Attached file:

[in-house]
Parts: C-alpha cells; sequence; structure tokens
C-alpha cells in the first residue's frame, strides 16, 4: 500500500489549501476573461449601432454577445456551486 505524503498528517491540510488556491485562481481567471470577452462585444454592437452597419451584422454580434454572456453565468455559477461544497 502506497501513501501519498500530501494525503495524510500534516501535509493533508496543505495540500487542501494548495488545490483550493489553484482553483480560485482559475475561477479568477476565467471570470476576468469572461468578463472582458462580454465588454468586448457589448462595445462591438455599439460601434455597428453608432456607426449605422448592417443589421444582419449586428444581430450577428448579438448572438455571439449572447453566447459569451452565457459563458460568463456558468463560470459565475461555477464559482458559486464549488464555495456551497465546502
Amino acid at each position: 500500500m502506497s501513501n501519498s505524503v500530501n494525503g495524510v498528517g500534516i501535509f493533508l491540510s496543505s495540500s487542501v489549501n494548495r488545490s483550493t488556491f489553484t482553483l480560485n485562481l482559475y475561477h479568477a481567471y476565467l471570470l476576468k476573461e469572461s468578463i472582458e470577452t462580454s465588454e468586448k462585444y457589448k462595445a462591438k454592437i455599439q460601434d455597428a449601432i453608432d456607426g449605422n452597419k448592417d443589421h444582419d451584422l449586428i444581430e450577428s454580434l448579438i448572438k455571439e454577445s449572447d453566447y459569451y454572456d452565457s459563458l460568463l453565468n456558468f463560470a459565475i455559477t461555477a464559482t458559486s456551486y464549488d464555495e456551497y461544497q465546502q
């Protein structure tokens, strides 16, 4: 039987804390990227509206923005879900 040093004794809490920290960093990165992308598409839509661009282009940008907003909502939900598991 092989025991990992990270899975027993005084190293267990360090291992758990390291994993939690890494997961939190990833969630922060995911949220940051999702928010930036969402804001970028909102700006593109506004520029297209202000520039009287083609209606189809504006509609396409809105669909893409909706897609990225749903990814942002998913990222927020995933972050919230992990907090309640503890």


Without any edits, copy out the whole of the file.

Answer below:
[in-house]
Parts: C-alpha cells; sequence; structure tokens
C-alpha cells in the first residue's frame, strides 16, 4: 500500500489549501476573461449601432454577445456551486 505524503498528517491540510488556491485562481481567471470577452462585444454592437452597419451584422454580434454572456453565468455559477461544497 502506497501513501501519498500530501494525503495524510500534516501535509493533508496543505495540500487542501494548495488545490483550493489553484482553483480560485482559475475561477479568477476565467471570470476576468469572461468578463472582458462580454465588454468586448457589448462595445462591438455599439460601434455597428453608432456607426449605422448592417443589421444582419449586428444581430450577428448579438448572438455571439449572447453566447459569451452565457459563458460568463456558468463560470459565475461555477464559482458559486464549488464555495456551497465546502
Amino acid at each position: 500500500m502506497s501513501n501519498s505524503v500530501n494525503g495524510v498528517g500534516i501535509f493533508l491540510s496543505s495540500s487542501v489549501n494548495r488545490s483550493t488556491f489553484t482553483l480560485n485562481l482559475y475561477h479568477a481567471y476565467l471570470l476576468k476573461e469572461s468578463i472582458e470577452t462580454s465588454e468586448k462585444y457589448k462595445a462591438k454592437i455599439q460601434d455597428a449601432i453608432d456607426g449605422n452597419k448592417d443589421h444582419d451584422l449586428i444581430e450577428s454580434l448579438i448572438k455571439e454577445s449572447d453566447y459569451y454572456d452565457s459563458l460568463l453565468n456558468f463560470a459565475i455559477t461555477a464559482t458559486s456551486y464549488d464555495e456551497y461544497q465546502q
């Protein structure tokens, strides 16, 4: 039987804390990227509206923005879900 040093004794809490920290960093990165992308598409839509661009282009940008907003909502939900598991 092989025991990992990270899975027993005084190293267990360090291992758990390291994993939690890494997961939190990833969630922060995911949220940051999702928010930036969402804001970028909102700006593109506004520029297209202000520039009287083609209606189809504006509609396409809105669909893409909706897609990225749903990814942002998913990222927020995933972050919230992990907090309640503890």